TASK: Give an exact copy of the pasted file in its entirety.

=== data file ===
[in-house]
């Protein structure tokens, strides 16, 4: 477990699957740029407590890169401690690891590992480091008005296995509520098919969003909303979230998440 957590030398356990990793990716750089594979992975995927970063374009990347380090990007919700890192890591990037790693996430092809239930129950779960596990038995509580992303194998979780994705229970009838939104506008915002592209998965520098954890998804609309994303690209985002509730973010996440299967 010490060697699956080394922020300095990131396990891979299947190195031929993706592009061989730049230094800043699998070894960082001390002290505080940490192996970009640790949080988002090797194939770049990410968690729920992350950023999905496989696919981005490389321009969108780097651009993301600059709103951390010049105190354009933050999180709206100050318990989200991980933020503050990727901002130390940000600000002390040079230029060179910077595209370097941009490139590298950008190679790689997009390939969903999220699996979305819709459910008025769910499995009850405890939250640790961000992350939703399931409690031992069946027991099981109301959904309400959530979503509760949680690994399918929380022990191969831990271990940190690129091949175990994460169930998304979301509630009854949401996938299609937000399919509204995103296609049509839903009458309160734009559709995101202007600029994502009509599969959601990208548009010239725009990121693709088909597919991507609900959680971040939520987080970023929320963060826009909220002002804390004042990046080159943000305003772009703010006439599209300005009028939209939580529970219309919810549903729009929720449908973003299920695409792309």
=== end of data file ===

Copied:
[in-house]
């Protein structure tokens, strides 16, 4: 477990699957740029407590890169401690690891590992480091008005296995509520098919969003909303979230998440 957590030398356990990793990716750089594979992975995927970063374009990347380090990007919700890192890591990037790693996430092809239930129950779960596990038995509580992303194998979780994705229970009838939104506008915002592209998965520098954890998804609309994303690209985002509730973010996440299967 010490060697699956080394922020300095990131396990891979299947190195031929993706592009061989730049230094800043699998070894960082001390002290505080940490192996970009640790949080988002090797194939770049990410968690729920992350950023999905496989696919981005490389321009969108780097651009993301600059709103951390010049105190354009933050999180709206100050318990989200991980933020503050990727901002130390940000600000002390040079230029060179910077595209370097941009490139590298950008190679790689997009390939969903999220699996979305819709459910008025769910499995009850405890939250640790961000992350939703399931409690031992069946027991099981109301959904309400959530979503509760949680690994399918929380022990191969831990271990940190690129091949175990994460169930998304979301509630009854949401996938299609937000399919509204995103296609049509839903009458309160734009559709995101202007600029994502009509599969959601990208548009010239725009990121693709088909597919991507609900959680971040939520987080970023929320963060826009909220002002804390004042990046080159943000305003772009703010006439599209300005009028939209939580529970219309919810549903729009929720449908973003299920695409792309």